It’s a quiet evening amidst the pandemic, and I am in my usual spot outdoors, on a picnic bench close to a small patch of forest on one side, and a road and residential buildings on another. Birds chirped, cars hummed nearby.
Young coniferous trees — still magnificently tall in grandeur — watched quietly over me as I sketched one of their last remaining predecessors — a colossal Douglas-fir estimated to be over 1000 years old.
Big Lonely Doug is an ancient (by our standards) Douglas-fir that stands amidst a clearcut, the only old growth tree in its area that was saved when the area was logged. It was saved by logger Dennis Cronin, who was marking the area of the forest to be logged for timber. In what is now a fateful act, he took out a green ribbon — the only one he used that day — and marked “Leave Tree.”
In less than a year — and less than 5 or 10 minutes for each tree — every tree in the old-growth forested area that Big Lonely Doug had grown up in for over 1000 years, would be gone.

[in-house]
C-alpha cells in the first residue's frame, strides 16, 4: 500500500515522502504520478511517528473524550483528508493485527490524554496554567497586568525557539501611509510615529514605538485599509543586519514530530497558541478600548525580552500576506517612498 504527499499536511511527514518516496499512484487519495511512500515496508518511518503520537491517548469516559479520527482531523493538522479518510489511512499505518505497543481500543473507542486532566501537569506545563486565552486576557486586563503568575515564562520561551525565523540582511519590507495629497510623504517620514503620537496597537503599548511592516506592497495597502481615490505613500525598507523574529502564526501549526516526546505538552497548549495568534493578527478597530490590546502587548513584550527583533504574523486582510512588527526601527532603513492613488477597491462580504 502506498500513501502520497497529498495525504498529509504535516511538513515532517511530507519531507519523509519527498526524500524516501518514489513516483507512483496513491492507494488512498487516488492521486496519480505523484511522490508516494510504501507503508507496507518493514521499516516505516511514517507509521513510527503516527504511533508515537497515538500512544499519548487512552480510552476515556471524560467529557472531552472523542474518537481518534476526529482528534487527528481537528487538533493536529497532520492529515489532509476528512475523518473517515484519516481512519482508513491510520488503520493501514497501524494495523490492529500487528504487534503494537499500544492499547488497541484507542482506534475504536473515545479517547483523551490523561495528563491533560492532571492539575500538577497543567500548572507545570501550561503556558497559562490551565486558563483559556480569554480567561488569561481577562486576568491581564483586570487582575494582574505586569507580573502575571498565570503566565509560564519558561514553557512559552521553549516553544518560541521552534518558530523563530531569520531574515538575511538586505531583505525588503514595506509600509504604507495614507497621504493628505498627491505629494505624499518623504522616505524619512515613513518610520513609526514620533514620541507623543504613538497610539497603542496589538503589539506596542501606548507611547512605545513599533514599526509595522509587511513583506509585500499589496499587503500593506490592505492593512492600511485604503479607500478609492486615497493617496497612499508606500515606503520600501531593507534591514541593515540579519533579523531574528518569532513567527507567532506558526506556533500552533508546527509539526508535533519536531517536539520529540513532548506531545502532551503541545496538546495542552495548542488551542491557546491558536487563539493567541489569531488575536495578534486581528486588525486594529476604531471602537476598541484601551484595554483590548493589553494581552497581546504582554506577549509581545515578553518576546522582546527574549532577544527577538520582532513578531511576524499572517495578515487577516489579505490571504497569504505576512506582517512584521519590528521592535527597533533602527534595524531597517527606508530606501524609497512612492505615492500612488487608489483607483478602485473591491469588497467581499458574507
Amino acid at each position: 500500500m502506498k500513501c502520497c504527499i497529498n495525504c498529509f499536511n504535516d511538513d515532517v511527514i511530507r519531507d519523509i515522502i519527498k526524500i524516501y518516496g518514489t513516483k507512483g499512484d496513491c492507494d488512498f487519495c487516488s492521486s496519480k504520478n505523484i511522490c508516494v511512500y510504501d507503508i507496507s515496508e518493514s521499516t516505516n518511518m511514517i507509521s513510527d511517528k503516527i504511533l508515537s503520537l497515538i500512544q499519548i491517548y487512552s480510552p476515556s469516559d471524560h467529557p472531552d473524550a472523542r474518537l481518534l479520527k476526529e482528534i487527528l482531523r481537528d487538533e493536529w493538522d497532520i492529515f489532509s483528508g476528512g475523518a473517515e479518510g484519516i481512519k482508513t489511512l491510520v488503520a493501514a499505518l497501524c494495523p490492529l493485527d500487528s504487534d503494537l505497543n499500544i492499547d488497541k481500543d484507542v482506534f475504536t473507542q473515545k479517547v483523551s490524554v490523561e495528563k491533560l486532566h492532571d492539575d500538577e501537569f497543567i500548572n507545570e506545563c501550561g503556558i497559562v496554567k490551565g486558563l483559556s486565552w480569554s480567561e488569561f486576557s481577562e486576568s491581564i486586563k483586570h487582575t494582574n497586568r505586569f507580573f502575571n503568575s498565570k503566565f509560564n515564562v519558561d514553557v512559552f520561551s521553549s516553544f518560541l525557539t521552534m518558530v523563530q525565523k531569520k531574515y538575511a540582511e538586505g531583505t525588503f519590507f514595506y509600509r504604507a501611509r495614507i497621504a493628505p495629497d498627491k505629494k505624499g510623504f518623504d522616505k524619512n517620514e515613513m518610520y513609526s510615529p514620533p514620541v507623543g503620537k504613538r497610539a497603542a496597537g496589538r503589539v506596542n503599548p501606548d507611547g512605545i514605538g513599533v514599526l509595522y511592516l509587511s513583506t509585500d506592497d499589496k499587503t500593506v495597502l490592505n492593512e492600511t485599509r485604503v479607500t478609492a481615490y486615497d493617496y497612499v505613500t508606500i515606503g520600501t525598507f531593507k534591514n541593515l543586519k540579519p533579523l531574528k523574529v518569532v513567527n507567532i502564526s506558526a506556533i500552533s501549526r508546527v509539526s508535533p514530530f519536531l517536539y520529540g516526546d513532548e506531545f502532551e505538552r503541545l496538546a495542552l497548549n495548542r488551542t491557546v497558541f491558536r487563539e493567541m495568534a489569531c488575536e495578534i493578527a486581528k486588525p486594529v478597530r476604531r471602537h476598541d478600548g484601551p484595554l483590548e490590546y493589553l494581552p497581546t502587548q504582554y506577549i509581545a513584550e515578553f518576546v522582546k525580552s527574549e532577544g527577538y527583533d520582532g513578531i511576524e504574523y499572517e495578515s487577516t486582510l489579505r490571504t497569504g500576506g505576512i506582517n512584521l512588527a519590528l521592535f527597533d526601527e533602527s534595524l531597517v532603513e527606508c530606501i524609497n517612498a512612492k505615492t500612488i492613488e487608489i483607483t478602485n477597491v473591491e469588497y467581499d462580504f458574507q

In coastal British Columbia, 99% of old growth Douglas-fir siblings have been logged. Big Lonely Doug (aptly named as a play on the species name) is one of the only ones left.
Once old growth forests are gone — they are gone forever (at least in our lifetimes). The complex ecosystems and relationships that form them, take thousands and thousands of years to develop, and planting new trees — whilst still a good thing to do — is no substitute for preserving old forests. New-growth forests, when logged every few decades, never have the chance to grow old.
In British Columbia, the vast majority of old-growth is gone. The direct impact of this — including but not limited to the record setting heat waves and fires — can be felt by humans, but the other impacts on the wildlife and lost biodiversity, are just as devastating.
It is crucial to maintain old-growth, even in an economy that has strong ties to logging/forestry.
Indigenous people of the area have been living sustainably and in peace with nature and the lands around them since time immemorial. We need to listen to them, and respect the lands that were stolen from them.
Towering nearly the height of a 20 story building, today Big Lonely Doug still stands alone in a clearing of stumps and the fragments of fallen trees.